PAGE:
‘Absolute disaster’: Hundreds of passengers wait hours for luggage at Toronto Pearson

The busy winter travel season has yet to begin, but already some passengers at Toronto Pearson International Airport are flagging delays and congestion. As Tina Yazdani reports, some airlines are still hiring to bring staff to pre-pandemic levels.

By Tina Yazdani and Lucas Casaletto

The busy winter travel season has yet to begin, but already some passengers at Toronto Pearson International Airport are flagging delays after some reported a two-hour wait to collect their luggage.

One passenger told CityNews that she arrived at Toronto Pearson last week, saying hundreds waited without an explanation from the airline. Photos from the airport show large crowds congregating inside Pearson’s baggage hall on Nov. 22, with many left wondering where their bags ended up.

“It was an absolute disaster,” one woman, who wished to remain anonymous, told CityNews. “Everyone’s reaction was, excuse the language, effing ridiculous. No one told [us] why there was such a delay. It was like, where is this stuff? Why is it taking so long?”

With the lack of communication adding to the frustration, the passenger explained to CityNews that she approached a Pearson baggage handler to get some answers.

“I went up to him and said, what’s the delay? He said they had no staff. That night, there were five baggage handlers for all incoming flights.”

The Pearson employee told the woman that, typically, there would be as many as 30 baggage handlers per shift at the Toronto airport.

Air Canada says they’re actively looking to hire more staff, providing CityNews with their current staffing totals on ground operations.

A spokesperson says there are just over 3,000 active employees, up 35 per cent from last year. The end-of-year projections have Air Canada at 3,600 employees at ground level, equivalent to 94 per cent of pre-pandemic staffing levels.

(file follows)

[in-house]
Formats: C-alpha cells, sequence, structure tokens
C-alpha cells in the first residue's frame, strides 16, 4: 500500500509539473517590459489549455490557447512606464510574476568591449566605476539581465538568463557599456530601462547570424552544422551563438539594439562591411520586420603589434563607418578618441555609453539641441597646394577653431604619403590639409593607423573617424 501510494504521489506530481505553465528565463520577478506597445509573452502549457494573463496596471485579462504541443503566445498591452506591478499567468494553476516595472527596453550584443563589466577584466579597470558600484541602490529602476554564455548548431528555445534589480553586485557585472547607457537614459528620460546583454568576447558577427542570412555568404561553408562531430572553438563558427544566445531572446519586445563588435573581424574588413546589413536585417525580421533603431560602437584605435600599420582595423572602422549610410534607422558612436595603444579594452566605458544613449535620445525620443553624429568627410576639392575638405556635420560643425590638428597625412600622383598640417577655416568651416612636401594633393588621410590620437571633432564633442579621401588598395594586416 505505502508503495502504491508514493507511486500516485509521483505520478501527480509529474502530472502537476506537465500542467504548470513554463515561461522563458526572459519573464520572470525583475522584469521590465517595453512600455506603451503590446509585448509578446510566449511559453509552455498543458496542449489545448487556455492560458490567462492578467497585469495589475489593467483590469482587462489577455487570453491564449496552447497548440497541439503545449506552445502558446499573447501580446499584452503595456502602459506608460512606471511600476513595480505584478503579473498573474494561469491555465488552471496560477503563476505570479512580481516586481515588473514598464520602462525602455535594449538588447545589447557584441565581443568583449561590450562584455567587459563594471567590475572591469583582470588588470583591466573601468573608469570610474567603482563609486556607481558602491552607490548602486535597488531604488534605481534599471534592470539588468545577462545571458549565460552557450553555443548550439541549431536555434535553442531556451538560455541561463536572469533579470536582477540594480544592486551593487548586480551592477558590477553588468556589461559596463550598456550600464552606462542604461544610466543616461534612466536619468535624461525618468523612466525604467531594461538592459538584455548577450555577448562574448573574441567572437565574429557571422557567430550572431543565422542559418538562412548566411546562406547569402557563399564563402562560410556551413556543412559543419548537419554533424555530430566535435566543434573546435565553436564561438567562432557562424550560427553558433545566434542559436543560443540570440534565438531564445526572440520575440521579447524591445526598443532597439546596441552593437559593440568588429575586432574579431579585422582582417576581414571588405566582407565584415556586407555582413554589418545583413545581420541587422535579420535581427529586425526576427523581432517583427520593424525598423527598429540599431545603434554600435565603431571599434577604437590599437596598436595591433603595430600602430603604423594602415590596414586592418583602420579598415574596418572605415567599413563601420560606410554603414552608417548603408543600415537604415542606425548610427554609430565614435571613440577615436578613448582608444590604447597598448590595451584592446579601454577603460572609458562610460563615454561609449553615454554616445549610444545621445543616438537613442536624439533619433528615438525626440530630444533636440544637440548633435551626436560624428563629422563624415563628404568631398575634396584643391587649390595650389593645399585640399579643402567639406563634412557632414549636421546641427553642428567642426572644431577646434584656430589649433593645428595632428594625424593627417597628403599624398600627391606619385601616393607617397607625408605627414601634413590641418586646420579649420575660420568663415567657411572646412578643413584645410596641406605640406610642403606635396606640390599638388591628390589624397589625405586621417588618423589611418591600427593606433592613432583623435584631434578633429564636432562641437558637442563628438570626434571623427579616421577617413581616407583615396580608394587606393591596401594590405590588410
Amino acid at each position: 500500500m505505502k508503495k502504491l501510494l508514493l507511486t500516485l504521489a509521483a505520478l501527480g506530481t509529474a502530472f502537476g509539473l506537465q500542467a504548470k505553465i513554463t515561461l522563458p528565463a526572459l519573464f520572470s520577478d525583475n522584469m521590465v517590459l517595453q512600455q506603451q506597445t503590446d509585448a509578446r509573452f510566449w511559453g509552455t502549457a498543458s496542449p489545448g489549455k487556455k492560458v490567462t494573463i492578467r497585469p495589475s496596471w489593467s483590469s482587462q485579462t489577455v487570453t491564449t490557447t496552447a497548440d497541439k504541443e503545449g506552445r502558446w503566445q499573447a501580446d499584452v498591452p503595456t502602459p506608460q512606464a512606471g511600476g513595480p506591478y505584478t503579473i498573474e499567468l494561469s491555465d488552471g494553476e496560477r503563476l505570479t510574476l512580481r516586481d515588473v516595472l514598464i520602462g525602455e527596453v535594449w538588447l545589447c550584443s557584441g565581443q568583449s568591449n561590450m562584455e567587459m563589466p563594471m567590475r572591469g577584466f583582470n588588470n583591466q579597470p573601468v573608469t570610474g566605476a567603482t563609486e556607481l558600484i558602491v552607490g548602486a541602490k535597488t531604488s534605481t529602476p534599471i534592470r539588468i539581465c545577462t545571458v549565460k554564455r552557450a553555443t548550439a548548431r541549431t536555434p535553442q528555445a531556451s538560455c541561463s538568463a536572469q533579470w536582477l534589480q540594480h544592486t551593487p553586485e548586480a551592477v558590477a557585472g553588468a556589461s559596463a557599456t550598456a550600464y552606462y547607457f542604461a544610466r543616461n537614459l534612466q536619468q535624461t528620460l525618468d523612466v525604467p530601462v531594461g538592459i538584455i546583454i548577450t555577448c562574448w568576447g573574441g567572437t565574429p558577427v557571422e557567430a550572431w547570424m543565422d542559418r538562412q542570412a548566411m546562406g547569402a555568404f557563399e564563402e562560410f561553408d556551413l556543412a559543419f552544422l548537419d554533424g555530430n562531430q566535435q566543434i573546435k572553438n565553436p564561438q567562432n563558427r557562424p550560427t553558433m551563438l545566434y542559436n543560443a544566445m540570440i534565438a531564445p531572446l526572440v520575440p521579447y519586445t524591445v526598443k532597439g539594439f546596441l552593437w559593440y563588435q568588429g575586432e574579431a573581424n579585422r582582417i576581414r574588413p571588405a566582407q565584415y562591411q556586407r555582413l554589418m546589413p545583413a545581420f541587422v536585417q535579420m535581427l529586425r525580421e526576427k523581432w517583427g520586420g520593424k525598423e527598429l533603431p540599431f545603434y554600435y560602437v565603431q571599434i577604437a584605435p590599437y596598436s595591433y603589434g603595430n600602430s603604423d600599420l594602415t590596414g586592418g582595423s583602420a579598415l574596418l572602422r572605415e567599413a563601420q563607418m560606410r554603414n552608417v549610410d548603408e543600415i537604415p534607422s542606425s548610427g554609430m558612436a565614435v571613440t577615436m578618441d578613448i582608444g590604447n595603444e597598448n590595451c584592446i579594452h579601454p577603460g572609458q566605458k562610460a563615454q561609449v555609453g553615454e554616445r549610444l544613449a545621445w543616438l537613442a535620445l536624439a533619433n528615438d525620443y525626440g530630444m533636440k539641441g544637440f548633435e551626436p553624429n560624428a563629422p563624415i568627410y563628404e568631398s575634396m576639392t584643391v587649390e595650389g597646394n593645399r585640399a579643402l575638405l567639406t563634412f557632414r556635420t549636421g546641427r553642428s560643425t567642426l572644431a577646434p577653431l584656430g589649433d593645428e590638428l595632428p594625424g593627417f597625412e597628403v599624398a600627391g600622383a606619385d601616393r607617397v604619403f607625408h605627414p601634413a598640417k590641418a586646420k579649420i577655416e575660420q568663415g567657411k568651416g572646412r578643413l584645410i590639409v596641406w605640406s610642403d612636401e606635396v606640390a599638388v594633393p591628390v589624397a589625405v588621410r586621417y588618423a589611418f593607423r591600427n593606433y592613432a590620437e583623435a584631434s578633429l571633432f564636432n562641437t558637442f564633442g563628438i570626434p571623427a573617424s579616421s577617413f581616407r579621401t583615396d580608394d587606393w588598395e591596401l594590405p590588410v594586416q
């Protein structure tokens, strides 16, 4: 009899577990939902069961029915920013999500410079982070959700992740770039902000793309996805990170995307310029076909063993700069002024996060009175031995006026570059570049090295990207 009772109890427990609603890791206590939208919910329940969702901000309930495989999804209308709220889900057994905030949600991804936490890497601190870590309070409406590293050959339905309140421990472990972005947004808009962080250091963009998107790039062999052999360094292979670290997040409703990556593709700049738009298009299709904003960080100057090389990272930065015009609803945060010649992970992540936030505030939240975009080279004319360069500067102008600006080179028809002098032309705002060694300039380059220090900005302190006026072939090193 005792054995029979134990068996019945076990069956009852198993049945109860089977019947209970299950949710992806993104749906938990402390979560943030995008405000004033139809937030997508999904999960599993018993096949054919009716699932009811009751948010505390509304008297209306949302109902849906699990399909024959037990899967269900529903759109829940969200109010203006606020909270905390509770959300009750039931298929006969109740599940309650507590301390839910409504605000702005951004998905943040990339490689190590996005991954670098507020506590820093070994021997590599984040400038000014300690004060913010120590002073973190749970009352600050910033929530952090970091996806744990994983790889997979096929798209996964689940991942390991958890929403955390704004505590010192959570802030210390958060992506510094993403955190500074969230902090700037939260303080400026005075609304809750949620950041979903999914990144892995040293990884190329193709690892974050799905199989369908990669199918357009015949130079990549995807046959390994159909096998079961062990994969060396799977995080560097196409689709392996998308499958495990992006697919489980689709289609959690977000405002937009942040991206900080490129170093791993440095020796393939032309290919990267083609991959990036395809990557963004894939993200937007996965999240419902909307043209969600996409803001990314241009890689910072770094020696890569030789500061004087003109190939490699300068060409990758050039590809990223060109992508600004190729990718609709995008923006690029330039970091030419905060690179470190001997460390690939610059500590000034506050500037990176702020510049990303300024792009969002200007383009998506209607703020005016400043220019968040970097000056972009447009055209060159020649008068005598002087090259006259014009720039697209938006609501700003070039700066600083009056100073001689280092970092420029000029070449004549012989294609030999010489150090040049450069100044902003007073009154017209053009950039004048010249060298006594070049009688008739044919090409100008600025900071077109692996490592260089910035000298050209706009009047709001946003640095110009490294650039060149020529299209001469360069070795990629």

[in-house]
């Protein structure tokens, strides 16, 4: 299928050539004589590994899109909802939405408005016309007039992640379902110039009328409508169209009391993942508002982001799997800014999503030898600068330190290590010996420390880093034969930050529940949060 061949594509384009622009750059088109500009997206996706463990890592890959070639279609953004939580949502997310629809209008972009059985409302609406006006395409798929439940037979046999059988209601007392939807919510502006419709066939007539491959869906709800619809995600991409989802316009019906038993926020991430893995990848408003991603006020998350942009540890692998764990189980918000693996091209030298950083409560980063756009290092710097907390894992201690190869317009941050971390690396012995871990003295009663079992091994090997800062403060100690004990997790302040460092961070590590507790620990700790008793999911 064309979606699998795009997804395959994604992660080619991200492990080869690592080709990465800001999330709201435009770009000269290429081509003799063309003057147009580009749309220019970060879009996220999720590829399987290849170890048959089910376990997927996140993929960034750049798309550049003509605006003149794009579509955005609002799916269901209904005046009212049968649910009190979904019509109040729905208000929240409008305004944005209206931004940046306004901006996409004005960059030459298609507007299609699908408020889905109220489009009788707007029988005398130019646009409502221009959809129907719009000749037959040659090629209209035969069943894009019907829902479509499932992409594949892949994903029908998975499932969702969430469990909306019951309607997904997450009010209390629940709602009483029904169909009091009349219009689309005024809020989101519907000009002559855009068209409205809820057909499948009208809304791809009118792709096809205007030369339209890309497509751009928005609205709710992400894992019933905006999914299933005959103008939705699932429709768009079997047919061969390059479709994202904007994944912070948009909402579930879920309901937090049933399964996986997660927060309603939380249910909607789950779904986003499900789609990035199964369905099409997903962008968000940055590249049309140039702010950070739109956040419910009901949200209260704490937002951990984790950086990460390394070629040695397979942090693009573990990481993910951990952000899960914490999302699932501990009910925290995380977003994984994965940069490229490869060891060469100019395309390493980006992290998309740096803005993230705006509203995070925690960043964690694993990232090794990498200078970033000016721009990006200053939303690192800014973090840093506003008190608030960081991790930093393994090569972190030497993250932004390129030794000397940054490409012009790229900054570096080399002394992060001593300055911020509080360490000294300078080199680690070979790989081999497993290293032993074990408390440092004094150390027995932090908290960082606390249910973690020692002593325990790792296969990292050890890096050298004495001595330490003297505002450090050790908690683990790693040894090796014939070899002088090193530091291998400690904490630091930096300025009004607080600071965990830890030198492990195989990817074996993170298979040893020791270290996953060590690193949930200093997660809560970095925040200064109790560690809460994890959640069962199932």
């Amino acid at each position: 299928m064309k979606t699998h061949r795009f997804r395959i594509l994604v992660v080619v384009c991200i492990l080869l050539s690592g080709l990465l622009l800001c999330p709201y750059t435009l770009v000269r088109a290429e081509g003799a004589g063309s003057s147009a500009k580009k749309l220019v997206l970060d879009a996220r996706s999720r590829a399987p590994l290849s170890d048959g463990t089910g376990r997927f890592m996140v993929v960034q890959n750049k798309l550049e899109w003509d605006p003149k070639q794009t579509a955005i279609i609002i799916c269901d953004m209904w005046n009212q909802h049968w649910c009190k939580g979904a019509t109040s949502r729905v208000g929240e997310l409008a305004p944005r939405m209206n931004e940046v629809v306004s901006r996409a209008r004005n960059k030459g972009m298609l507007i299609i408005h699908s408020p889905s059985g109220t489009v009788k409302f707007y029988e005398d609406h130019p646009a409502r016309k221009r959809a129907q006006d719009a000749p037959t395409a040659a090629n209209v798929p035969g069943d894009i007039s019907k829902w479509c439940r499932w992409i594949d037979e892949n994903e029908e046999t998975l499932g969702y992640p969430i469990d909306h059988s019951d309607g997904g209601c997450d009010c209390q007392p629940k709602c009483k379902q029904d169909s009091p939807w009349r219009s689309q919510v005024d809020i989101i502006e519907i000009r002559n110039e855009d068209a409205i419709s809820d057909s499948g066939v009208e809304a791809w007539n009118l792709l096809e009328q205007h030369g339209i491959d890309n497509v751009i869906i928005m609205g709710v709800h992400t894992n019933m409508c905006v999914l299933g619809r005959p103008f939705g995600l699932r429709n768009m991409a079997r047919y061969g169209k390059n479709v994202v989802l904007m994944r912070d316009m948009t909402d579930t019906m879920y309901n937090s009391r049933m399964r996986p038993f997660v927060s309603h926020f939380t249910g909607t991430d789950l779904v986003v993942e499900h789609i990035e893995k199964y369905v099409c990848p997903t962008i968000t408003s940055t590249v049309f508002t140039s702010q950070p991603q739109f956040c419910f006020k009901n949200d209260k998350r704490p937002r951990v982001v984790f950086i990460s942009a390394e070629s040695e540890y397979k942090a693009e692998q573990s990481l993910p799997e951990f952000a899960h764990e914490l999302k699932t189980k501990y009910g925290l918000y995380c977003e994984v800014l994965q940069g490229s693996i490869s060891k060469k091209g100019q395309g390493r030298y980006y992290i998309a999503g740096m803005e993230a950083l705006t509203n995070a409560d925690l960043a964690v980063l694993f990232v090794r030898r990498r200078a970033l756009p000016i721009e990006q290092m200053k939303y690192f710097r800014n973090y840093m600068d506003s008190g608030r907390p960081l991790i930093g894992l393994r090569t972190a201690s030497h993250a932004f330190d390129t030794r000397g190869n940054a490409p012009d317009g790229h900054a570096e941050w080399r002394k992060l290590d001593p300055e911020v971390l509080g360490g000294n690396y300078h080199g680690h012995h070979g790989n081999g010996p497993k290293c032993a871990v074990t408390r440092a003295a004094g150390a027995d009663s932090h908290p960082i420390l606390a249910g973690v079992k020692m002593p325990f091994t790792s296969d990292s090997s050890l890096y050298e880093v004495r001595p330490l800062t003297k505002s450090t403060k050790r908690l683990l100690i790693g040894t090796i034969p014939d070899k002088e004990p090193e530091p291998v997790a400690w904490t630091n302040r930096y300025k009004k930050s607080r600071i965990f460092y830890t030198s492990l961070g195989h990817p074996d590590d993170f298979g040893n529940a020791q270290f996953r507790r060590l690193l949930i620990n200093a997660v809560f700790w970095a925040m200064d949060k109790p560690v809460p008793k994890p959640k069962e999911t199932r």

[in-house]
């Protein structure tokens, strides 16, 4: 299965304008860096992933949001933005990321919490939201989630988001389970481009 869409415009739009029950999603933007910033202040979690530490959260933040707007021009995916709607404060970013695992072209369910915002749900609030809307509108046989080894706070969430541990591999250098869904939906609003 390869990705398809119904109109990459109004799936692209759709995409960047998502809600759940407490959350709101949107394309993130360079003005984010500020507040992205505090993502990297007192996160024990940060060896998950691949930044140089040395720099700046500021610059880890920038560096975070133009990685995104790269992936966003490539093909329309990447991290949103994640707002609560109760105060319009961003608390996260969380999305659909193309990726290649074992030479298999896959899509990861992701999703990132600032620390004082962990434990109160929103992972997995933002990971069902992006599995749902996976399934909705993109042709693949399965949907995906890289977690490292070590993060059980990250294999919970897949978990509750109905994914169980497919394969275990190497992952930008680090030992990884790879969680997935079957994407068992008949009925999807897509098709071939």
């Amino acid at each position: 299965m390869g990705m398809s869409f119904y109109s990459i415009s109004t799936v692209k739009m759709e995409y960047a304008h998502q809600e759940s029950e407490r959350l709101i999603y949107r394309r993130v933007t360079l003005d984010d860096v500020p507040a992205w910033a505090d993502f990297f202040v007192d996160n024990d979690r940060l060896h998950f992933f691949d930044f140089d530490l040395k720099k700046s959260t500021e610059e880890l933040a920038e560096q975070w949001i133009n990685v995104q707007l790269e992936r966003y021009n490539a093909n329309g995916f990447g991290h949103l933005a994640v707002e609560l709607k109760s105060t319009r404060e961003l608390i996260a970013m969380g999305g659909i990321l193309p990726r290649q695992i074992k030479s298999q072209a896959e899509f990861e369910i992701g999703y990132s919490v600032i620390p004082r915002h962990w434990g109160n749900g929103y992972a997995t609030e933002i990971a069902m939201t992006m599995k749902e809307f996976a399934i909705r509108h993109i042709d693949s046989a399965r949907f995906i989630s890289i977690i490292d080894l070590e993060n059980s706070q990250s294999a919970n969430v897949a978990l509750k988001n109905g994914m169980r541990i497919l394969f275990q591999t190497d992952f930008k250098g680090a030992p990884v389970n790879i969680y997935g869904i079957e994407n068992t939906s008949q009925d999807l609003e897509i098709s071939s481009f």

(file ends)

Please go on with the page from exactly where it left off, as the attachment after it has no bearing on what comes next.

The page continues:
Delays at airport security check-in, baggage among concerns raised at summit last week 

Tori Gass, a spokesperson for the Greater Toronto Airports Authority (GTAA), says they’re seeing better staffing levels now compared to the summer.

“We’ve really recovered from that and are hoping to keep up that momentum into the holiday season,” Gass said.

Delays at security check-in and other problems at Canada’s airports were among the concerns raised last week, but the sector warns more remains to be done.

Canada’s Minister of Transport, Omar Alghabra, said that passenger volumes rose 280 per cent between February and June. The high passenger volumes and inadequate staffing levels contributed to a summer of lost baggage and flight disruptions, during which Toronto’s Pearson International Airport had the world’s worst record on delayed flights.

RELATED: Toronto Pearson surveyed as one of North America’s worst in customer satisfaction

A spokesperson for Minister Alghabra told CityNews that delays are “unacceptable.”

“We are entering the holiday season with a consistent reduction in wait times at security screening, before departure and on the tarmac across our largest airports,” the spokesperson added.

Various passengers recently spoke to CityNews and said they noticed an improvement, with one man saying it was much better and smoother than last Christmas when he and his family flew in and out of Pearson. Unlike what other passengers experienced last week, he said the transition to secure his baggage was “seamless.”

“We do have quiet periods,” Gass said.

“If you can, try and book a flight during those times. It’s very possible to avoid the really congested time of the day.”

Pearson recently introduced a new online tool that shows passengers and airport-goers when to expect delays based on the busiest time of the day.

The airport notes on its website to show up at least three hours in advance for flights to the US and international destinations and at least two hours in advance for flights within Canada during busy hours.

Toronto Pearson also announced in early November the launch of YYZ Express, which will allow customers on select flights to reserve their security screening spot in advance. Passengers can reserve a spot for individuals or groups of up to 10 on most domestic and international flights at both of the airport’s terminals, where they will be transferred to the express security line.

However, passengers must arrive within 15 minutes of the reservation time.

With files from The Canadian Press

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